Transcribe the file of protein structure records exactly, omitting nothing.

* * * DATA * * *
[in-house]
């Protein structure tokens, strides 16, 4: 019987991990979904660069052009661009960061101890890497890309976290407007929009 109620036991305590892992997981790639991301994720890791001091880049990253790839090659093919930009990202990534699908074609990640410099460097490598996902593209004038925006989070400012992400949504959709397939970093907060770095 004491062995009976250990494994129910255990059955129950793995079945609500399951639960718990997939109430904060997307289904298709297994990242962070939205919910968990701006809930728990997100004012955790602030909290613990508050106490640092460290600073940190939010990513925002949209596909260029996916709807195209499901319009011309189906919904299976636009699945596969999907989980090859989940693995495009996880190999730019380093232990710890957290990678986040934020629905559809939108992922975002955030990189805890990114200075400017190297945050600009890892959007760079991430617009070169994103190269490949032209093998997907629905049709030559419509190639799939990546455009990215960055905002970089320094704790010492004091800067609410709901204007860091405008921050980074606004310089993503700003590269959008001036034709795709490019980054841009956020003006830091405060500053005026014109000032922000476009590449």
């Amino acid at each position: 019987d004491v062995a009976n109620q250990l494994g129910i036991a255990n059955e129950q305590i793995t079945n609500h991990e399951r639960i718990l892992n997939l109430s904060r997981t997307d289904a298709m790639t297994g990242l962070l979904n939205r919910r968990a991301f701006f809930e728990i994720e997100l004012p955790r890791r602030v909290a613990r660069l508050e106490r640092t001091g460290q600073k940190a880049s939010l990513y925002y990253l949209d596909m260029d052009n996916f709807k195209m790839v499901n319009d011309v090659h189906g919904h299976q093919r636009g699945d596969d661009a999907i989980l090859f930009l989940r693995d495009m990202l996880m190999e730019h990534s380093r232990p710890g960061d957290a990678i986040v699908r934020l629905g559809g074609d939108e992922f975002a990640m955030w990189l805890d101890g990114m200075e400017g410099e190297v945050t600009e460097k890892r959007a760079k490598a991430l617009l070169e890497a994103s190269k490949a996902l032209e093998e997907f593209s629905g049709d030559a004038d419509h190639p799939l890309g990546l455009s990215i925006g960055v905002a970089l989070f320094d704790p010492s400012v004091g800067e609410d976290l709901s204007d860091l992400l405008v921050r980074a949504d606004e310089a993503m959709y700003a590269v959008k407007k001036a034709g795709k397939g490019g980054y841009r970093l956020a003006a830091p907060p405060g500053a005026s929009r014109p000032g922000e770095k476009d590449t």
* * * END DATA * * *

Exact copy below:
[in-house]
């Protein structure tokens, strides 16, 4: 019987991990979904660069052009661009960061101890890497890309976290407007929009 109620036991305590892992997981790639991301994720890791001091880049990253790839090659093919930009990202990534699908074609990640410099460097490598996902593209004038925006989070400012992400949504959709397939970093907060770095 004491062995009976250990494994129910255990059955129950793995079945609500399951639960718990997939109430904060997307289904298709297994990242962070939205919910968990701006809930728990997100004012955790602030909290613990508050106490640092460290600073940190939010990513925002949209596909260029996916709807195209499901319009011309189906919904299976636009699945596969999907989980090859989940693995495009996880190999730019380093232990710890957290990678986040934020629905559809939108992922975002955030990189805890990114200075400017190297945050600009890892959007760079991430617009070169994103190269490949032209093998997907629905049709030559419509190639799939990546455009990215960055905002970089320094704790010492004091800067609410709901204007860091405008921050980074606004310089993503700003590269959008001036034709795709490019980054841009956020003006830091405060500053005026014109000032922000476009590449």
């Amino acid at each position: 019987d004491v062995a009976n109620q250990l494994g129910i036991a255990n059955e129950q305590i793995t079945n609500h991990e399951r639960i718990l892992n997939l109430s904060r997981t997307d289904a298709m790639t297994g990242l962070l979904n939205r919910r968990a991301f701006f809930e728990i994720e997100l004012p955790r890791r602030v909290a613990r660069l508050e106490r640092t001091g460290q600073k940190a880049s939010l990513y925002y990253l949209d596909m260029d052009n996916f709807k195209m790839v499901n319009d011309v090659h189906g919904h299976q093919r636009g699945d596969d661009a999907i989980l090859f930009l989940r693995d495009m990202l996880m190999e730019h990534s380093r232990p710890g960061d957290a990678i986040v699908r934020l629905g559809g074609d939108e992922f975002a990640m955030w990189l805890d101890g990114m200075e400017g410099e190297v945050t600009e460097k890892r959007a760079k490598a991430l617009l070169e890497a994103s190269k490949a996902l032209e093998e997907f593209s629905g049709d030559a004038d419509h190639p799939l890309g990546l455009s990215i925006g960055v905002a970089l989070f320094d704790p010492s400012v004091g800067e609410d976290l709901s204007d860091l992400l405008v921050r980074a949504d606004e310089a993503m959709y700003a590269v959008k407007k001036a034709g795709k397939g490019g980054y841009r970093l956020a003006a830091p907060p405060g500053a005026s929009r014109p000032g922000e770095k476009d590449t």